Channel increasingly viewed as important to Linux deals
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Channel partners claim the debut of UnitedLinux and the first Linux distributions from SuSE and The SCO Group at Comdex represent far more than a competitive jab at Red Hat.
However, it is unclear whether the UnitedLinux will translate into real money-making market opportunities for channel.
At the Las Vegas show on Tuesday, the UnitedLinux organization will unveil the completion of its first enterprise-class uniform Linux distribution. The SCO Group, formerly Caldera Systems, will launch SCO Linux Server 4.0, while German Linux giant SuSE will launch SuSE Linux Enterprise 8 Server. The UnitedLinux launch is being sponsored by Hewlett-Packard and IBM.
Both companies are targeting their United Linux distributions to compete more effectively against leading Linux software vendor Red Hat, but they also are focusing on different customer segments: The SCO Group is aiming at the SMB market, while SuSE is targeting enterprise customers and resellers.
Last May, SCO and SuSe joined with other Linux underdogs TurboLinux and Conectiva to create a new Linux organization called UnitedLinux, whose mission was to create a uniform Linux distribution that would enable them to compete as one against leader Red Hat and get more ISV support.
IBM, for example, plans to support UnitedLinux across its entire software portfolio for Linux with more than 65 products, including WebSphere, DB2, Lotus and Tivoli offerings.
Taking a page from Red Hat's playbook, UnitedLinux will give business customers a commercial-grade OS, a broader portfolio of applications, stronger branding and better support. The alliance also hopes to tap into a resource Red Hat lacks: a strong channel base.
Red Hat, whose business model has historically been viewed as channel unfriendly, only recently signed its first reselling deal, with IBM Global Services. In contrast, UnitedLinux vendors have thousands of partners worldwide.
Some view the UnitedLinux alliance as a desperate attempt to prevent the same kind of fragmentation that splintered the Unix world and block Red Hat--already the market leader with more than 50 percent share of the server market--from becoming the Microsoft of the Linux world.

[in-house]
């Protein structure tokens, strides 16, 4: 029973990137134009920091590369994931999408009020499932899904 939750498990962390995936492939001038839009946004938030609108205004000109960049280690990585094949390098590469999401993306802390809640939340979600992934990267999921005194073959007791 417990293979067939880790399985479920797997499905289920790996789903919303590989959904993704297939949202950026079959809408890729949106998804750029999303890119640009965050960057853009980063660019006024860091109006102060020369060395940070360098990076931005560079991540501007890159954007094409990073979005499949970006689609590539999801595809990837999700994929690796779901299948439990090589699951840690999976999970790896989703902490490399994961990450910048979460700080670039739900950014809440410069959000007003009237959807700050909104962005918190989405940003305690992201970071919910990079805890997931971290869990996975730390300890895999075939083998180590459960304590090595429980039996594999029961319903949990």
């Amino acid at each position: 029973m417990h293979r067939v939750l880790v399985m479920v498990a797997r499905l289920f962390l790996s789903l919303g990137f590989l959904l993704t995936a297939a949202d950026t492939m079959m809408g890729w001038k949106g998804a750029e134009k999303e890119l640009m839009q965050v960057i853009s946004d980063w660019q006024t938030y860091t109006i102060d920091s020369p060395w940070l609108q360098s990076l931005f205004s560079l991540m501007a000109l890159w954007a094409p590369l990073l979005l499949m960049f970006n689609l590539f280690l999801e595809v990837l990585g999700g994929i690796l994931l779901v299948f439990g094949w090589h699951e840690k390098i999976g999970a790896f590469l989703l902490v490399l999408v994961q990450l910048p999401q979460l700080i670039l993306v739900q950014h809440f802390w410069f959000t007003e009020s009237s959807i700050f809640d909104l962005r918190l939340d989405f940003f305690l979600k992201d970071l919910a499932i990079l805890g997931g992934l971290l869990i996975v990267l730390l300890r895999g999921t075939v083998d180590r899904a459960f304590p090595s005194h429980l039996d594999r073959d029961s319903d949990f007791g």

But UnitedLinux has an advantage today: It debuts at a time when the channel is increasingly viewed as a more viable model for driving Linux business. In recent months, for example, traditional services-oriented Red Hat has reversed course and sculpted a new business model based on driving the "majority" of its services business through the channel, while reaping revenue from its server software, Red Hat CEO Matt Szulik told CRN recently.
Whether or not UnitedLinux will get better traction because of its stronger channel base is unclear, but some observers say it has an advantage, given Red Hat's poor channel relations to date.
Mark Hatch, COO of Integrated Computer Solutions (ICS), Cambridge, Mass., a Unix ISV and consulting firm that lists Disney, Lockheed, Citibank and Southwest Airlines as clients, said, "By creating a single, compatible distribution that combines the customer bases of SuSE, TurboLinux and SCO, ICS can serve more customers with a single product distribution.
"Prior to UnitedLinux, it was uneconomical for ICS to support [SCO OpenLinux and many of the other smaller Linux distributions because subtle incompatibilities required separate products with their own release engineering," said Hatch. "I think the combination of the market share of SuSE and Turbo, with the traditional distribution strengths of SCO, will make this a two-horse race. SCO understands the value of partners of all sizes, something that Red Hat has yet to learn."
SCO executives expect its UnitedLinux distribution also will be more appealing to channel partners and customers because of the wider breadth globally and the availability of business applications. UnitedLinux partner TurboLinux has a wide reach in Japan and the Pacific Rim, SuSE rules in Europe and Conectiva has a stronghold in South America.
SCO Linux Server 4.0, unveiled on Tuesday in four editions, is a significant change from the company's existing OpenLinux server and offers enterprise-class features, including eight-node clustering and large memory support (4 Gbytes). SCO has a base of 16,000 resellers--mostly Unix focused--and will market a low-end edition for resellers priced at $599, as well as classic, business and enterprise editions to scale up for different customer needs.
"Version 4.0 is an entirely new animal," said Chris Sontag, senior vice president of The SCO Group's operating systems division, noting the company will offer migration tools to enable partners to upgrade customers from the company's previous OpenLinux platform to SCO Linux Server. "It's a best-of-class enterprise server product, but we're focused on small to medium-size businesses and will focus our solutions to their requirements."